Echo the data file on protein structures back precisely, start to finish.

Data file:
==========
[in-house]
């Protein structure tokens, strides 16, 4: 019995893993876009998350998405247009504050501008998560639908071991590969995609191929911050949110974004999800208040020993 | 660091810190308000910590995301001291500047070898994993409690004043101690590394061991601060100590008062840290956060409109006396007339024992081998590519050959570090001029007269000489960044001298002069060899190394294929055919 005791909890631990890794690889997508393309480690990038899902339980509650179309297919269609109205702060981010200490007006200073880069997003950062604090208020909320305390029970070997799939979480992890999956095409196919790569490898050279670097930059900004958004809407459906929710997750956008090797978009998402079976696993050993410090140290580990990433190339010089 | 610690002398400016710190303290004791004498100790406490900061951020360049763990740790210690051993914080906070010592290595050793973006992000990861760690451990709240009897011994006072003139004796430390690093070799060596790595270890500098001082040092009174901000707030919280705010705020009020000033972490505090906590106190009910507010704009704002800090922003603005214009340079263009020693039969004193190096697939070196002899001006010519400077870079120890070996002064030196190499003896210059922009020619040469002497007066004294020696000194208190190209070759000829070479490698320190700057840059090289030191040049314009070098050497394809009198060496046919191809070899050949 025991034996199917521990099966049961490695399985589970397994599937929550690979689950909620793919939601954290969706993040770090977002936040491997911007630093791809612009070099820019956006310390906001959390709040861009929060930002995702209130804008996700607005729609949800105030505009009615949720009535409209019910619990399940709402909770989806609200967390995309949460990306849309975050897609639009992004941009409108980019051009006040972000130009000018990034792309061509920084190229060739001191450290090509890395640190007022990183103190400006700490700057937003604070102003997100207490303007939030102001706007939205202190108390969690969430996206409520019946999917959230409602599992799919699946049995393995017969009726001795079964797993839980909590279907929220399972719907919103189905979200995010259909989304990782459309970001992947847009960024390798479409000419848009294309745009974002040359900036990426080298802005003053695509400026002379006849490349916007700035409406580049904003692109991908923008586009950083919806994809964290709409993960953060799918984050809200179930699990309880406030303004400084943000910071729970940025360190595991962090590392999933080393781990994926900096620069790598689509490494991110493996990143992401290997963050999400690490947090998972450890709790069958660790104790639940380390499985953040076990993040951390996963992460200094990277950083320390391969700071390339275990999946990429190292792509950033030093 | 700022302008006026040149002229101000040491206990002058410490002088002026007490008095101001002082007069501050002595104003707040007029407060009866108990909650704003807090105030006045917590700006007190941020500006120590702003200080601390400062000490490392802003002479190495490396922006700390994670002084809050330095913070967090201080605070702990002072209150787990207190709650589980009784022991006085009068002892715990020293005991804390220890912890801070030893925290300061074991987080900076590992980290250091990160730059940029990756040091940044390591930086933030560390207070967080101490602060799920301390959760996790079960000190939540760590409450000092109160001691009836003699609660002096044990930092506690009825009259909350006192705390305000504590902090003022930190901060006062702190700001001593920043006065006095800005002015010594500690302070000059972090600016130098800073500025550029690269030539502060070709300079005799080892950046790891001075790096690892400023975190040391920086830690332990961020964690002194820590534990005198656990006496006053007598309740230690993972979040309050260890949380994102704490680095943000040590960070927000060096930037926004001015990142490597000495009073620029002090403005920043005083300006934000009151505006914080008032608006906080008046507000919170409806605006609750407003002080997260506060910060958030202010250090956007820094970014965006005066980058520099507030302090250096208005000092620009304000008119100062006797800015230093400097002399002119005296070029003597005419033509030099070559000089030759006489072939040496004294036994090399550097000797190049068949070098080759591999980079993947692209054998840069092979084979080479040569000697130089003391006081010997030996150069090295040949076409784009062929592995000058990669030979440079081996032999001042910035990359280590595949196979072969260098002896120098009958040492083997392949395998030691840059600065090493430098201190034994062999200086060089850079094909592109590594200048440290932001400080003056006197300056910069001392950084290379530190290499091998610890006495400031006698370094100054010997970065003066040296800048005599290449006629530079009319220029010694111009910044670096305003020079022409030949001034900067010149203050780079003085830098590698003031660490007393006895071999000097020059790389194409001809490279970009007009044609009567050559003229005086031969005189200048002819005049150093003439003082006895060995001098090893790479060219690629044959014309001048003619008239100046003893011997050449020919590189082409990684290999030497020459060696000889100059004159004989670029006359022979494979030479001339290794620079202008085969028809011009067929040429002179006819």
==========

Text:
[in-house]
């Protein structure tokens, strides 16, 4: 019995893993876009998350998405247009504050501008998560639908071991590969995609191929911050949110974004999800208040020993 | 660091810190308000910590995301001291500047070898994993409690004043101690590394061991601060100590008062840290956060409109006396007339024992081998590519050959570090001029007269000489960044001298002069060899190394294929055919 005791909890631990890794690889997508393309480690990038899902339980509650179309297919269609109205702060981010200490007006200073880069997003950062604090208020909320305390029970070997799939979480992890999956095409196919790569490898050279670097930059900004958004809407459906929710997750956008090797978009998402079976696993050993410090140290580990990433190339010089 | 610690002398400016710190303290004791004498100790406490900061951020360049763990740790210690051993914080906070010592290595050793973006992000990861760690451990709240009897011994006072003139004796430390690093070799060596790595270890500098001082040092009174901000707030919280705010705020009020000033972490505090906590106190009910507010704009704002800090922003603005214009340079263009020693039969004193190096697939070196002899001006010519400077870079120890070996002064030196190499003896210059922009020619040469002497007066004294020696000194208190190209070759000829070479490698320190700057840059090289030191040049314009070098050497394809009198060496046919191809070899050949 025991034996199917521990099966049961490695399985589970397994599937929550690979689950909620793919939601954290969706993040770090977002936040491997911007630093791809612009070099820019956006310390906001959390709040861009929060930002995702209130804008996700607005729609949800105030505009009615949720009535409209019910619990399940709402909770989806609200967390995309949460990306849309975050897609639009992004941009409108980019051009006040972000130009000018990034792309061509920084190229060739001191450290090509890395640190007022990183103190400006700490700057937003604070102003997100207490303007939030102001706007939205202190108390969690969430996206409520019946999917959230409602599992799919699946049995393995017969009726001795079964797993839980909590279907929220399972719907919103189905979200995010259909989304990782459309970001992947847009960024390798479409000419848009294309745009974002040359900036990426080298802005003053695509400026002379006849490349916007700035409406580049904003692109991908923008586009950083919806994809964290709409993960953060799918984050809200179930699990309880406030303004400084943000910071729970940025360190595991962090590392999933080393781990994926900096620069790598689509490494991110493996990143992401290997963050999400690490947090998972450890709790069958660790104790639940380390499985953040076990993040951390996963992460200094990277950083320390391969700071390339275990999946990429190292792509950033030093 | 700022302008006026040149002229101000040491206990002058410490002088002026007490008095101001002082007069501050002595104003707040007029407060009866108990909650704003807090105030006045917590700006007190941020500006120590702003200080601390400062000490490392802003002479190495490396922006700390994670002084809050330095913070967090201080605070702990002072209150787990207190709650589980009784022991006085009068002892715990020293005991804390220890912890801070030893925290300061074991987080900076590992980290250091990160730059940029990756040091940044390591930086933030560390207070967080101490602060799920301390959760996790079960000190939540760590409450000092109160001691009836003699609660002096044990930092506690009825009259909350006192705390305000504590902090003022930190901060006062702190700001001593920043006065006095800005002015010594500690302070000059972090600016130098800073500025550029690269030539502060070709300079005799080892950046790891001075790096690892400023975190040391920086830690332990961020964690002194820590534990005198656990006496006053007598309740230690993972979040309050260890949380994102704490680095943000040590960070927000060096930037926004001015990142490597000495009073620029002090403005920043005083300006934000009151505006914080008032608006906080008046507000919170409806605006609750407003002080997260506060910060958030202010250090956007820094970014965006005066980058520099507030302090250096208005000092620009304000008119100062006797800015230093400097002399002119005296070029003597005419033509030099070559000089030759006489072939040496004294036994090399550097000797190049068949070098080759591999980079993947692209054998840069092979084979080479040569000697130089003391006081010997030996150069090295040949076409784009062929592995000058990669030979440079081996032999001042910035990359280590595949196979072969260098002896120098009958040492083997392949395998030691840059600065090493430098201190034994062999200086060089850079094909592109590594200048440290932001400080003056006197300056910069001392950084290379530190290499091998610890006495400031006698370094100054010997970065003066040296800048005599290449006629530079009319220029010694111009910044670096305003020079022409030949001034900067010149203050780079003085830098590698003031660490007393006895071999000097020059790389194409001809490279970009007009044609009567050559003229005086031969005189200048002819005049150093003439003082006895060995001098090893790479060219690629044959014309001048003619008239100046003893011997050449020919590189082409990684290999030497020459060696000889100059004159004989670029006359022979494979030479001339290794620079202008085969028809011009067929040429002179006819």